The volunteers were taught to juggle with three balls
Complex tasks such as juggling produce significant changes to the structure of the brain, according to scientists at Oxford University.
In the journal, Nature Neuroscience, the scientists say they saw a 5% increase in white matter - the cabling network of the brain.
The people who took part in the study were trained for six weeks and had brain scans before and after.
Long term it could aid treatments for diseases like multiple sclerosis.
The team from Oxford's Department of Clinical Neurology used a diffusion MRI which is able to measure the movement of water molecules in the tissues of the brain.
The signal changes according to how many bundles of nerve fibres there are and how tightly packed they are.
Changes in grey matter, where the processing and computation in the brain happens, have been shown before, but enhancements in the white matter have not previously been demonstrated.
Three ball cascade
The scientists studied a group of 24 healthy young adults, none of whom could juggle.
They divided them into two groups.
One of the groups was given weekly training sessions in juggling for six weeks and was asked to practice 30 minutes every day the other 12 continued as normal.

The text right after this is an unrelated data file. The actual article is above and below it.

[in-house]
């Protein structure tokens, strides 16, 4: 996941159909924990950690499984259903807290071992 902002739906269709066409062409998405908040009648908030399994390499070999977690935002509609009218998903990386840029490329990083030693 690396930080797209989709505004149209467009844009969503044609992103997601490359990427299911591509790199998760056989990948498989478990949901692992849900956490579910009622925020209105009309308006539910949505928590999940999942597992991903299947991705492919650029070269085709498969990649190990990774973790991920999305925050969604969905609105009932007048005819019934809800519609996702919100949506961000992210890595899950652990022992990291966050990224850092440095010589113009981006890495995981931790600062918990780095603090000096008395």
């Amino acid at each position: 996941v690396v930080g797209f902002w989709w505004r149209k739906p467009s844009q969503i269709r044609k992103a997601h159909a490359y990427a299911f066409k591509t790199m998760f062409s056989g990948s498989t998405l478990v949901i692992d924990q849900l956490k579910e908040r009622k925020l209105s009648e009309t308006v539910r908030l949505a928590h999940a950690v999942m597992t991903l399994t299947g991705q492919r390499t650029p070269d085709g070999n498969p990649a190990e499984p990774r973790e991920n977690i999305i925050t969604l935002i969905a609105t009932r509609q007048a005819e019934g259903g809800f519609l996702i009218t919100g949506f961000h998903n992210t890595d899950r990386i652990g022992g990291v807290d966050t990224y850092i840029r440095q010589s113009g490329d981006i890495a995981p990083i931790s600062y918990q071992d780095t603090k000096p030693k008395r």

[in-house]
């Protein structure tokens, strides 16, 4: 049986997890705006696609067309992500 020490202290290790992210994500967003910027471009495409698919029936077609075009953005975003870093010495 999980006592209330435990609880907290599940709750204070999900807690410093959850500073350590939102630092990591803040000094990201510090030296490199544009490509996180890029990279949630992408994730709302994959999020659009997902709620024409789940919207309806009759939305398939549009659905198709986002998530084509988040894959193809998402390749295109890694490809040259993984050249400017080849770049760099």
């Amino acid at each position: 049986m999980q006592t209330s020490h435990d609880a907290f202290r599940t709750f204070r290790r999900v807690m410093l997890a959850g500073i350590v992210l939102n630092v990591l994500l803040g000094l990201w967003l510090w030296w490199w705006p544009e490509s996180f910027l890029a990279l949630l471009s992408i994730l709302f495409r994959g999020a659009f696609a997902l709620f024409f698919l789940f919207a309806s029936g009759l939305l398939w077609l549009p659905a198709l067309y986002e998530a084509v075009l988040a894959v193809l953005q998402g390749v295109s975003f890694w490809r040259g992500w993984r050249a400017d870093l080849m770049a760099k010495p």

After training, the 12 jugglers could perform at least two continuous cycles of the classic three ball cascade.
The red area shows the part of the white matter of the brain that is enlarged by learning to juggle
It is in the intraparietal sulcus at the back of the brain
Both groups were scanned using diffusion MRI before and after the training.
At the six week point, a 5% increase in white matter was shown in a rear section of the brain called the intraparietal sulcus for the jugglers.
This area has been shown to contain nerves that react to us reaching and grasping for objects in our peripheral vision.
There was a great variation in the ability of the volunteers to juggle but all of them showed changes in white matter.
The Oxford team said this must be down to the time spent training and practising rather than the level of skill attained.
Dr Heidi Johansen-Berg, who led the team, said: "MRI is an indirect way to measure brain structure and so we cannot be sure exactly what is changing when these people learn.
"Future work should test whether these results reflect changes in the shape or number of nerve fibres, or growth of the insulating myelin sheath surrounding the fibres.
"Of course, this doesn't mean that everyone should go out and start juggling to improve their brains.
"We chose juggling purely as a complex new skill for people to learn."
Dr Johansen-Berg said there were clinical applications for this work but there were a long way off.
She said: "Knowing that pathways in the brain can be enhanced may be significant in the long run in coming up with new treatments for neurological diseases, such as multiple sclerosis, where these pathways become degraded."
Professor Cathy Price, of the Wellcome Trust Centre for Neuroimaging, said: "It's extremely exciting to see evidence that training changes human white matter connections.
"This complements other work showing grey matter changes with training and motivates further work to understand the cellular mechanisms underlying these effects."